Are You Exempt? FDA Announces Waivers for Certain Businesses Subject to the Sanitary Transportation Rule
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The FDA Food Safety Modernization Act (FSMA) rule on Sanitary Transportation of Human and Animal Food is now final and on April 5, 2017, the FDA published three waivers for certain qualifying businesses.
The Sanitary Transportation of Human and Animal Food rule establishes requirements for shippers, loaders, carriers by motor or rail transportation, and receivers involved in transporting human and animal food to use sanitary practices to ensure the safety of that food.
The waivers carve out exceptions for businesses whose transportation operations are subject to other State-Federal safeguards. Specifically, these exceptions include:
- Businesses holding valid permits that are inspected under the National Conference on Interstate Milk Shipments’ Grade “A” Milk Safety Program, only when transporting Grade “A” milk and milk products.
- Food establishments authorized by the regulatory authority to operate when engaged as receivers, or as shippers and carriers in operations in which food is delivered directly to consumers, or to other locations the establishments or affiliates operate that serve or sell food directly to consumers. (Examples include restaurants, supermarkets and home grocery delivery services.)
- Businesses transporting molluscan shellfish (such as oysters, clams, mussels or scallops) that are certified and inspected under the requirements established by the Interstate Shellfish Sanitation Conference’s (ISSC) National Shellfish Sanitation Program (NSSP) and that transport the shellfish in vehicles permitted under ISSC authority.
These waivers were published after being described in the proposed and final rule. FDA considered comments on the waivers and found that the waivers would not result in the transportation of food under conditions that would be unsafe for human or animal health, or contrary to the public interest.
For those not subject to these exemptions, small businesses have until April 6, 2018, to comply with the rule, while all other businesses are expected to be in compliance as of April 6, 2017.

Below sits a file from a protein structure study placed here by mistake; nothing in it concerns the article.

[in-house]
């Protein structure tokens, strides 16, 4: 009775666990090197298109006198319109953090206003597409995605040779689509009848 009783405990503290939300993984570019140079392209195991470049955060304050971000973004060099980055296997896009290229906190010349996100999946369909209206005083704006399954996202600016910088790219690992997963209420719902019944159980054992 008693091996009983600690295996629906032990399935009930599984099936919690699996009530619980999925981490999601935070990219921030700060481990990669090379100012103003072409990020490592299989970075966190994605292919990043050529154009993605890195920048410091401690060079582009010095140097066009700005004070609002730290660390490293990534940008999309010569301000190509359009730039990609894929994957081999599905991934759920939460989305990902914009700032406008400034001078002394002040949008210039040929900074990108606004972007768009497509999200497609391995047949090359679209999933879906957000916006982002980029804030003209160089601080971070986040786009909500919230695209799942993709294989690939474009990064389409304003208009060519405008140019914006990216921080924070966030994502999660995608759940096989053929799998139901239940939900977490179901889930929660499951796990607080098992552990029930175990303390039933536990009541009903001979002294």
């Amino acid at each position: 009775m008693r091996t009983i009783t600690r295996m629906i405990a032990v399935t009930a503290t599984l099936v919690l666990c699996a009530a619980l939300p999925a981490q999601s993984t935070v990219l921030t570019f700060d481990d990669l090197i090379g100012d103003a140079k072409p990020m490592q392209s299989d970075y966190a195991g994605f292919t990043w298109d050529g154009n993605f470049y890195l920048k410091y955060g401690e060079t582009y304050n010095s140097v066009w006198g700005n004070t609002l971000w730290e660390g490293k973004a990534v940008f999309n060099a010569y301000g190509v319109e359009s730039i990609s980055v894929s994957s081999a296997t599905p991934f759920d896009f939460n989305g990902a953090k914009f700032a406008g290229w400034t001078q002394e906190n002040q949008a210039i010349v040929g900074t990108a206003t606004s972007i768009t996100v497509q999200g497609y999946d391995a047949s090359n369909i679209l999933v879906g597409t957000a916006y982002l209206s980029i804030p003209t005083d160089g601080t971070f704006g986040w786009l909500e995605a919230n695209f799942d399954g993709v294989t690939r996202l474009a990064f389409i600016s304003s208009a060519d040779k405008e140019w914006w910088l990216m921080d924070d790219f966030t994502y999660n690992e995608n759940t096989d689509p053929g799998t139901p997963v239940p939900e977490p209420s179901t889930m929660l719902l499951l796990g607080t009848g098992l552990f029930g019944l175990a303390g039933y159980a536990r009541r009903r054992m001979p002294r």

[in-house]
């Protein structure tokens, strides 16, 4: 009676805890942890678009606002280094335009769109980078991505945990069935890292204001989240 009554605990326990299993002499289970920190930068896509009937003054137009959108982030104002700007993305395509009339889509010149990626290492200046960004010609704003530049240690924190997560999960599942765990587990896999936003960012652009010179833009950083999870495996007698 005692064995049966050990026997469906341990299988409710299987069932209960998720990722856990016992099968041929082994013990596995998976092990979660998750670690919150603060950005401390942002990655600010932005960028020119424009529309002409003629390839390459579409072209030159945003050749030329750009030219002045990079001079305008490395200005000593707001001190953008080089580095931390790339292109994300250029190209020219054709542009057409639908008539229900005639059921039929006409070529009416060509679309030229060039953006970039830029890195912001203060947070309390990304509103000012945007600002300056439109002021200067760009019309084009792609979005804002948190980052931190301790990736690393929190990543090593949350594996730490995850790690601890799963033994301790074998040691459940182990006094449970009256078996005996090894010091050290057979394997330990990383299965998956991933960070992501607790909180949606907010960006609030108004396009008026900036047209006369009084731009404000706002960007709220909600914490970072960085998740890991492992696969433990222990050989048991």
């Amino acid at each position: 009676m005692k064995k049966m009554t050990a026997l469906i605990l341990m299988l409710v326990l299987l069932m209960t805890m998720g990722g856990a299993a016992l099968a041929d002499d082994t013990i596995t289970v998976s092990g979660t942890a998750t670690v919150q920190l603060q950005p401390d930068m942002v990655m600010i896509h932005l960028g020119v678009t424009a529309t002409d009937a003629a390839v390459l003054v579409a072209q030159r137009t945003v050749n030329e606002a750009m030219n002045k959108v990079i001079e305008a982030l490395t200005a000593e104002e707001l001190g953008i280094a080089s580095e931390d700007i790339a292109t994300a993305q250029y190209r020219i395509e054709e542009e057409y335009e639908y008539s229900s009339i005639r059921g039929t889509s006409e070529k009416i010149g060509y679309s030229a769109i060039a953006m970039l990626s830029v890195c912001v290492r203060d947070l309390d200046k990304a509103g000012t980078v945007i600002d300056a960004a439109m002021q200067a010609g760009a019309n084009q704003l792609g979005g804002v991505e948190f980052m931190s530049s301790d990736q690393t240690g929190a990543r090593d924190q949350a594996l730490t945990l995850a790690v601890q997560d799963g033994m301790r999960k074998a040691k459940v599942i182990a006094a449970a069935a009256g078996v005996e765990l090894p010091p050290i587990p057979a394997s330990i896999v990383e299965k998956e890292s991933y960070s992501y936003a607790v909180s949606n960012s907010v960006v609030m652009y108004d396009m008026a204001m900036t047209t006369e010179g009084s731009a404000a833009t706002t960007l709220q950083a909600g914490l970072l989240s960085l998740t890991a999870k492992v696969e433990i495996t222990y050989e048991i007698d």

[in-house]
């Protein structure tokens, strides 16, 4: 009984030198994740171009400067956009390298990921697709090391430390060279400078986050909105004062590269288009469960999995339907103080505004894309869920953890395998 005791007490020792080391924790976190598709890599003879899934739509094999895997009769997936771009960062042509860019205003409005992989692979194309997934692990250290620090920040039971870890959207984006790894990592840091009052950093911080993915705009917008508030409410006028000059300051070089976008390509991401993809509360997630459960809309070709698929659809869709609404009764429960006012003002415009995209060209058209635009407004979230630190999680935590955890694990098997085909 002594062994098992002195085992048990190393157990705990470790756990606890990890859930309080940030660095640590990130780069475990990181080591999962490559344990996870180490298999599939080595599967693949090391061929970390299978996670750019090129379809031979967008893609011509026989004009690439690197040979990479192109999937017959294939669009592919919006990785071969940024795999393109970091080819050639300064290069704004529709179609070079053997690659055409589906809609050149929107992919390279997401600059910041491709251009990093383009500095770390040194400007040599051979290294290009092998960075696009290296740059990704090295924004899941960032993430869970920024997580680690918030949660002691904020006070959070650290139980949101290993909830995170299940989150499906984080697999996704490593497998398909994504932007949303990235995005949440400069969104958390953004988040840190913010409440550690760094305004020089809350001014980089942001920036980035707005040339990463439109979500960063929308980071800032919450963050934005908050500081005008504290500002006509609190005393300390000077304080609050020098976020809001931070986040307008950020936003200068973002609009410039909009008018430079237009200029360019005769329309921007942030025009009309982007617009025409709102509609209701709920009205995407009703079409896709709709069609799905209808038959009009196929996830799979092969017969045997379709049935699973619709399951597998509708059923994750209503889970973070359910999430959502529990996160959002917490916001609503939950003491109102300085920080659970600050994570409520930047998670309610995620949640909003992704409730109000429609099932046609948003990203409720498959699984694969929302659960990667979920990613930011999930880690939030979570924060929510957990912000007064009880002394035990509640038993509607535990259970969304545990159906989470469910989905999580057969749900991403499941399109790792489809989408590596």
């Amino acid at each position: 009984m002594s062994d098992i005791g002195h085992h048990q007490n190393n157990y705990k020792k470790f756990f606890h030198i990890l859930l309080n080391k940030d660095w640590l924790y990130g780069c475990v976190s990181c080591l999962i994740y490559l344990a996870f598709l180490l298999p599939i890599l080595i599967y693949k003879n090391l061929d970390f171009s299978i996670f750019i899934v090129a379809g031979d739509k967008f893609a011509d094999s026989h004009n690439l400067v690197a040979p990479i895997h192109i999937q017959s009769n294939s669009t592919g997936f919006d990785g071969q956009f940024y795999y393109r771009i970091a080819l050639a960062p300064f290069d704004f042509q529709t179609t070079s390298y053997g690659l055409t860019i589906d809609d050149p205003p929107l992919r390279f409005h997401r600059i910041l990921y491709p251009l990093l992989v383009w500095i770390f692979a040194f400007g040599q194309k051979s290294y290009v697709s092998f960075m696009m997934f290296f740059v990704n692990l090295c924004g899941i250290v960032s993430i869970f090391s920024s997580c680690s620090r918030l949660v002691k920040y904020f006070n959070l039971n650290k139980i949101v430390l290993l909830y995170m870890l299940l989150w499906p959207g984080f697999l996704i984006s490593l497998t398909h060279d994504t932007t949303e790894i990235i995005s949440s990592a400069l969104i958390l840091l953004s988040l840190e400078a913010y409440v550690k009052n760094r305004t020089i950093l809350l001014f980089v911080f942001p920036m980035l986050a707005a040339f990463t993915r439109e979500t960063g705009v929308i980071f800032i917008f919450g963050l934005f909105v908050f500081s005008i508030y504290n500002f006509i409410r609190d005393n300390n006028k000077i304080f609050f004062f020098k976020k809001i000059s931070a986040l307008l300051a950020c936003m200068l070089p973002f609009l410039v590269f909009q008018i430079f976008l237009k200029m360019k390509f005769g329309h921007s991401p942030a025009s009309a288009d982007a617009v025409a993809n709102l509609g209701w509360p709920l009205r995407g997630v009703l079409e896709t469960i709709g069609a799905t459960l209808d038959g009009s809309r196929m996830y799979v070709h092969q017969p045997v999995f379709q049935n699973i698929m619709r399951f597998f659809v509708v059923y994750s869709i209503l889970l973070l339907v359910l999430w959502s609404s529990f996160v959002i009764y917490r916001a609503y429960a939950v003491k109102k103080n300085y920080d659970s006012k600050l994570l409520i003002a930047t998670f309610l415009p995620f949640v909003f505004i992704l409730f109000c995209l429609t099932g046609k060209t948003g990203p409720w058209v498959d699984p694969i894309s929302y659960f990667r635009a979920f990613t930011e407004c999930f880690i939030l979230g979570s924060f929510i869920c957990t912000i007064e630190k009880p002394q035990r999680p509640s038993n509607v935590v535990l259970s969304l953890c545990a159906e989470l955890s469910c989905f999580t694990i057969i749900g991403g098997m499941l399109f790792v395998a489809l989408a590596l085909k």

To monitor compliance, the FDA will carry out inspections, and the Department of Transportation will also establish procedures for transportation safety inspections to be conducted by DOT or state personnel. The FDA encourages detailed recordkeeping and proper employee training in order to ensure compliance with the rule. Now is a good time for businesses to review their record-keeping policies and training programs and update as needed.
This client alert is published by Dickinson Wright PLLC to inform our clients and friends of important developments in the food and agribusiness. The content is informational only and does not constitute legal or professional advice. We encourage you to consult a Dickinson Wright attorney if you have specific questions or concerns relating to any of the topics covered here.
FOR MORE INFORMATION CONTACT:
Sarah S. Firnschild is an associate in Dickinson Wright’s Columbus office. She can be reached at 313.223.3025 or firstname.lastname@example.org.
James E. Lozier is a Member in Dickinson Wright’s Lansing office and the chairperson of the Dickinson Wright Agri Business & Food Safety Group. He can be reached at 517.487.4775 or email@example.com.
For a printable version of this food and agribusiness client alert, click here.
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